Breaking down the stages of LockBit attacks, the initial breach looks much like other malware attacks. An organisation may be exploited by social engineering tactics like phishing, in which attackers impersonate trusted personnel or authorities to request access credentials. Equally viable is the use of brute force attacks on an organization’s intranet servers and network systems. Without proper network configuration, attack probes may only take a few days to complete. Once LockBit makes its way into the network, the ransomware prepares the system to release its encrypting payload across every device it can.

In stage two, LockBit infiltrates deeper to complete the attack setup if needed. From here onwards, the LockBit programme directs all activity independently.

“It is at this stage that LockBit will take any preparative actions before deploying the encryption portion of the ransomware. This includes disabling security programmes and any other infrastructure that could permit system recovery,” it continued further, while adding, “the goal of infiltration is to make unassisted recovery impossible, or slow enough that succumbing to the attacker’s ransom is the only practical solution. When the victim is desperate to get operations back to normal, this is when they will pay the ransom fee.”

In the third stage, the malware deploys the encryption payload. Once the network has been prepared for LockBit to be fully mobilised, the ransomware will begin its propagation across any machine it can touch. A single system unit with high access can issue commands to other network units to download LockBit and run it.
The encryption portion will place a “lock” on all the system files. Victims will only be able to unlock their systems via a custom key created by LockBit’s proprietary decryption tool. The process also leaves copies of a simple ransom note text file in every system folder. It provides the victim with instructions to restore their system and has even included threatening blackmail in some LockBit versions.

“With all the stages completed, the next steps are left up to the victim. They may decide to contact LockBit’s support desk and pay the ransom. However, following their demands is not advised. Victims have no guarantee that the attackers will follow through on their end of the bargain,” Kaspersky remarked.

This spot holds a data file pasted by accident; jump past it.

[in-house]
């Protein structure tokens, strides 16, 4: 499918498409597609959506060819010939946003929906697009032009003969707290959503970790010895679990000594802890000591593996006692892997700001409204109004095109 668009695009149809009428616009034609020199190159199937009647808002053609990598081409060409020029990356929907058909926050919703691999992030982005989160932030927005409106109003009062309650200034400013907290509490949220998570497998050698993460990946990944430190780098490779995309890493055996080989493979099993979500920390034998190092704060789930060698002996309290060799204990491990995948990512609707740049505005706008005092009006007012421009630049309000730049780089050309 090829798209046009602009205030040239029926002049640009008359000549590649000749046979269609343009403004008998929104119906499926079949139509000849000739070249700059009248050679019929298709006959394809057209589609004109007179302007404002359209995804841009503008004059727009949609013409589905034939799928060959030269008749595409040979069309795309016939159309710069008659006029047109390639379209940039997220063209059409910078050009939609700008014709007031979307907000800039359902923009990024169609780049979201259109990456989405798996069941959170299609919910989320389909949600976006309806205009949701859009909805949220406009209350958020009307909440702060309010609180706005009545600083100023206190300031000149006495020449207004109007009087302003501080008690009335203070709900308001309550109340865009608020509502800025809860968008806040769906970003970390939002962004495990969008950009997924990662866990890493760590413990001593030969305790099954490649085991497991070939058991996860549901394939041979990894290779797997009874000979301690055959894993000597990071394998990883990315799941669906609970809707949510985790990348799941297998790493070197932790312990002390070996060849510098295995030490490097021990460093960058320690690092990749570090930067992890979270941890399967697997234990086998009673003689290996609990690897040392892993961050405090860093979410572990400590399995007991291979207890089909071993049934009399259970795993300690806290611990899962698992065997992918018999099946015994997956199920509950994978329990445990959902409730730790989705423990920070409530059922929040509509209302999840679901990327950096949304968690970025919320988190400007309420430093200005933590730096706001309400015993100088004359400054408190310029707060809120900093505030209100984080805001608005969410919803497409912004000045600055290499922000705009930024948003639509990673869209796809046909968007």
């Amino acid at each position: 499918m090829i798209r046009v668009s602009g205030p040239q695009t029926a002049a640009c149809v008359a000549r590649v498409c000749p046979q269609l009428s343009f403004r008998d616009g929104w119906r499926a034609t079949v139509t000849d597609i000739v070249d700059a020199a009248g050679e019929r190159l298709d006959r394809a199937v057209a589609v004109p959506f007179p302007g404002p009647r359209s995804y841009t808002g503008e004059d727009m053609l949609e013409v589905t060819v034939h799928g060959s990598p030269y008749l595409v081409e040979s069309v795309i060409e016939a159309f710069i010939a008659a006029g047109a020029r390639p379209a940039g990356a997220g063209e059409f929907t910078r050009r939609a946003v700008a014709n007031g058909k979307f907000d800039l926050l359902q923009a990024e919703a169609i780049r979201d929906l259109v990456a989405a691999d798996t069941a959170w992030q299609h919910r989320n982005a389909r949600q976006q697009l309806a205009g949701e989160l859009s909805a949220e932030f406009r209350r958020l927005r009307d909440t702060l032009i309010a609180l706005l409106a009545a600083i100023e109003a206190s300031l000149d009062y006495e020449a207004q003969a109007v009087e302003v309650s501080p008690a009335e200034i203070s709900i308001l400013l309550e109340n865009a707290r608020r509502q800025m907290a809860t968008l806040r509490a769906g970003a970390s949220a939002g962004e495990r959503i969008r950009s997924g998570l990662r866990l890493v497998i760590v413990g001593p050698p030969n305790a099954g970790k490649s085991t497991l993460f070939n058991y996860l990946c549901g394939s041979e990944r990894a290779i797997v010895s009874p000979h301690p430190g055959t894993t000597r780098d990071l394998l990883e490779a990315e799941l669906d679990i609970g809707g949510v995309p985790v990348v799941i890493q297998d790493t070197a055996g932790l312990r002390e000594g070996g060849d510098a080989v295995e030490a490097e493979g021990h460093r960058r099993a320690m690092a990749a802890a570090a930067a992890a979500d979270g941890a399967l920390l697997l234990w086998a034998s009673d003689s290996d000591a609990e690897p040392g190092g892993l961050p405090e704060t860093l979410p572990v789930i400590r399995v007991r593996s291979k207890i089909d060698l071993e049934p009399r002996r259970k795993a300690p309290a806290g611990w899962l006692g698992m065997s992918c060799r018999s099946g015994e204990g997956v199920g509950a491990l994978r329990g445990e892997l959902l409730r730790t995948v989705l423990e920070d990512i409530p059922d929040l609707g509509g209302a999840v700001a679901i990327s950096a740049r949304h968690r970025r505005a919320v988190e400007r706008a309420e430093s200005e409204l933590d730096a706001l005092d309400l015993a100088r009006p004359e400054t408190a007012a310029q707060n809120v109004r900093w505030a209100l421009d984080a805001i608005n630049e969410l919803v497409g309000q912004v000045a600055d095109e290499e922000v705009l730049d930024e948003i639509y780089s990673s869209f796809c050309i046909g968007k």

Rise of LockBit

The malware first emerged in 2019 as a fledgling “ransomware-as-a-service” (RaaS) platform. Under this setup, a core handful of individuals, organised by the LockBitSupp handle, created the group’s easy-to-use malware and launched its leak website. This particular group is still reportedly licencing LockBit’s code to “affiliate” hackers who launch attacks and negotiate ransom payments, eventually providing LockBit with around 20% of their profits.

Despite launching thousands of attacks, the group, in its starting days, maintained a low-profile, compared to other threat actors. Over time, as the malware started to dominate the cybercrime ecosystem, its members became more brazen and careless. As per an unnamed NCA senior investigator, these individuals pulled data about 194 affiliates from LockBit’s systems and were piecing together their offline identities.

The NCA investigator further pointed out “numerous” examples of the LockBit administrator directly “taking responsibility” for high-profile/high-ransom negotiations after affiliates had initially attacked the companies or organisations.

The US DOJ indictment claims Khoroshev, as LockBitSupp, kept a close track of his affiliates, keeping databases of each affiliate and the victims they had targeted. In some cases, the Russian demanded identification documents from his affiliate co-conspirators, which he also maintained on his infrastructure.
Jon DiMaggio, a researcher at cybersecurity firm Analyst1, who has been aggressively researching LockBit, apart from communicating with the LockBitSupp handle, told Wired, “He (Khoroshev) treated it like a business and often sought out feedback from his affiliate partners on how he could make the criminal operation more effective.”

“The LockBitSupp character would ask affiliates what they needed in order to more effectively do their work. He did not simply take money for himself, but he reinvested it into developing his operation and making it more desirable to criminals,” DiMaggio noted.